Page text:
Saturday, March 28, 2015

"Sad" Is Not "Bad" (Pastor Mom Devotion #3)

Earlier this week, the Teacher got very upset in the evening and screamed and cried inconsolably. Nothing would calm her down. So, after trying everything we could think of, I just rocked her and, after what seemed a long time, but I'm sure was less than half an hour, she fell asleep. She dozed for maybe five minutes, then opened her eyes, and smiled like everything was just wonderful!

She's been similarly cranky every night this week. Best we can tell, she's just getting overtired and then has a hard time settling down. It's not fun for us being unable to calm her, but thinking about it, I remember: a few times during my academic career, there were some short periods of time when I stayed up all night or almost all night working and became miserably sleep-deprived--much worse than what I've experienced as a parent of a newborn--and at the end of each of those stints, when the papers had been sent in, the exams completed, etc., I couldn't immediately go to sleep. First I needed a good hard cry. And if someone had been there and tried to stop me from sobbing and weeping, I would not have appreciated it at all.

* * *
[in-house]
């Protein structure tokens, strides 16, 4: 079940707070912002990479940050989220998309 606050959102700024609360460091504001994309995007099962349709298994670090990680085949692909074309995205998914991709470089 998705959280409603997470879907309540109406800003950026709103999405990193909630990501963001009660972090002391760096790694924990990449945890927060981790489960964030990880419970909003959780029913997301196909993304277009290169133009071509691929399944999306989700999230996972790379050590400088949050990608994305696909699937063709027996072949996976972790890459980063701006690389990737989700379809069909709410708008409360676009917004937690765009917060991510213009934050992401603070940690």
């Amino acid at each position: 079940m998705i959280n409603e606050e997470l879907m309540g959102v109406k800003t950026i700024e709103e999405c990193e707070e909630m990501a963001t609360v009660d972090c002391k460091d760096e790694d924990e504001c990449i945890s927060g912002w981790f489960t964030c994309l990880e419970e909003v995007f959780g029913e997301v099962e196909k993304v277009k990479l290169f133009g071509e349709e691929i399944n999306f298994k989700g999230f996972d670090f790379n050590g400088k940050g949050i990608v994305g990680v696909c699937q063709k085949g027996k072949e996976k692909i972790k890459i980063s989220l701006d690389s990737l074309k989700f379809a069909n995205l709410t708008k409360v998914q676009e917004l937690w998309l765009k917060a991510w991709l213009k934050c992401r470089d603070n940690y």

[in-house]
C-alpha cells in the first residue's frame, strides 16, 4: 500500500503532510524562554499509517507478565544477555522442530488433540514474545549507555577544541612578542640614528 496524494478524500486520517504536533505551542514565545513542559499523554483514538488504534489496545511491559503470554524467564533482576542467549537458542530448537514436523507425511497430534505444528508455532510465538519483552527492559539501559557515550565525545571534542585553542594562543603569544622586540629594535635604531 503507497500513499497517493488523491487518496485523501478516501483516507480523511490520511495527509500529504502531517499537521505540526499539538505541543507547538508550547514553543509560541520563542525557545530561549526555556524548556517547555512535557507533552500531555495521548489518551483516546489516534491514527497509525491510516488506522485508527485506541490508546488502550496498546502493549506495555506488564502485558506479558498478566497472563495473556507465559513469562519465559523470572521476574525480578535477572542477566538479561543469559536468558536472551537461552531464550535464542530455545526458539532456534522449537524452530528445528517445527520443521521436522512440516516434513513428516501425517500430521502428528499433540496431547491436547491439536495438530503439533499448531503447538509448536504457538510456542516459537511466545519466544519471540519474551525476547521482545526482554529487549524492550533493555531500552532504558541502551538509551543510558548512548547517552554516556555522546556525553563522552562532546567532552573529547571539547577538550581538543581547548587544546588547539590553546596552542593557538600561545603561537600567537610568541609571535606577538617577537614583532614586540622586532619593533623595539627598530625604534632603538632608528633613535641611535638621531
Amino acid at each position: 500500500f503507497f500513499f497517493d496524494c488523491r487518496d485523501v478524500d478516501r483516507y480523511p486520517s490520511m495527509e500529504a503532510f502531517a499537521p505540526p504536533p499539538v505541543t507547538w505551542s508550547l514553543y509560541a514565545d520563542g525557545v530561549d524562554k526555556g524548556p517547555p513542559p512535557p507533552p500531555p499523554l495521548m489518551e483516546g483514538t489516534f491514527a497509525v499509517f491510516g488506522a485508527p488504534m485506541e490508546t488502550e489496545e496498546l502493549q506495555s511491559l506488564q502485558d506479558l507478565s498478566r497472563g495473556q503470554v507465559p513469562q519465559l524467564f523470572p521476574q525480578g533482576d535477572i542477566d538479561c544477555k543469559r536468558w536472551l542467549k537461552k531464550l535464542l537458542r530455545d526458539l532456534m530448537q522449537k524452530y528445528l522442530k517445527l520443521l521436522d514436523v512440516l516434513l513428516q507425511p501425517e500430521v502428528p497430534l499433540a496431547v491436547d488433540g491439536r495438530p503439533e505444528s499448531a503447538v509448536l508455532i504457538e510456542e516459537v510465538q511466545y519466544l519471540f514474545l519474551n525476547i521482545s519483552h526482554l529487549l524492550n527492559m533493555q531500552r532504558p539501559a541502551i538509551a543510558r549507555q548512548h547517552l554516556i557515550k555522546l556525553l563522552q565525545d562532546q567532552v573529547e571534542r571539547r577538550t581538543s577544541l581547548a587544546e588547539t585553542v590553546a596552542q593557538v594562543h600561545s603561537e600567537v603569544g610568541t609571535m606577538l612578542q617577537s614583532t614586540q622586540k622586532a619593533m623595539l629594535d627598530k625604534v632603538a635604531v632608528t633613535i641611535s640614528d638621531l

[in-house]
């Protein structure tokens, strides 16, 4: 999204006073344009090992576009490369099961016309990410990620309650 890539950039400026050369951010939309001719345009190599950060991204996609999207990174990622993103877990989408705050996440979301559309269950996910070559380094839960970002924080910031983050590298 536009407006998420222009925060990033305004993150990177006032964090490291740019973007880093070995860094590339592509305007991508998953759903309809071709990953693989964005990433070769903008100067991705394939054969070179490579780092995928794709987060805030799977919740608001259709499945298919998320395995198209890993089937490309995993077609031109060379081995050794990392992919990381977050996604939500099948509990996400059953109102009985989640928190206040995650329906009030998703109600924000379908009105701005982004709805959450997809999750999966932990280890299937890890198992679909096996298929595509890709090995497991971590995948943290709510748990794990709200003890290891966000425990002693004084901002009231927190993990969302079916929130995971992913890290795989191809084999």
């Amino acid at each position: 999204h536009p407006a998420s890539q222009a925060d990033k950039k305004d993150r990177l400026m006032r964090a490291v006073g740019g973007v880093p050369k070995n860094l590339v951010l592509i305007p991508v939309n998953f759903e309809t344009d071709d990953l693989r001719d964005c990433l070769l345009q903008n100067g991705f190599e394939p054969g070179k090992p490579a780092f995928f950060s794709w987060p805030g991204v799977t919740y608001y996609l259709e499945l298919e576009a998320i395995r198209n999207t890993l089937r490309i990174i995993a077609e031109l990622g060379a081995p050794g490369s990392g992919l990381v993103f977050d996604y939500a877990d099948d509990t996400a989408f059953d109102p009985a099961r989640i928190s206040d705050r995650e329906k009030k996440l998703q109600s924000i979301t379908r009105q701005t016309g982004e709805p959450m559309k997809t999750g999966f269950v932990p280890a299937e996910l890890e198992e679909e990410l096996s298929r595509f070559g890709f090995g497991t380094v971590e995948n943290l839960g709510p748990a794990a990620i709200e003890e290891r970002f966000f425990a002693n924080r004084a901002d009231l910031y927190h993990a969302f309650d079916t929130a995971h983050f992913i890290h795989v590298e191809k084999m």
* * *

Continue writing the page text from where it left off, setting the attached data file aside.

Since the Teacher's lessons do not yet come in verbal form, I'm not certain I've comprehended correctly, but I think she's teaching me that I shouldn't expect to prevent her from suffering. Of course, I will try to save her unnecessary, pointless suffering, but no one's life will ever be pain-free. 

Actually, this is something my mother talked about when I was a kid. There was a PBS program called Lamb Chop's Play-Along whose theme song had a verse that talked about living by the rule that "sad is bad and happy is cool." And I remember my mother commenting something like, "I don't live by that rule. It isn't bad to feel sad; it's just a part of life." 

This week's prayer: Dear God, please help me to recognize when it's best simply to accept that life comes with some unhappiness and suffering. May I become less anxious and let go of the need for control when it becomes apparent I've already done as much as I can/should to relieve someone's pain. Amen. 

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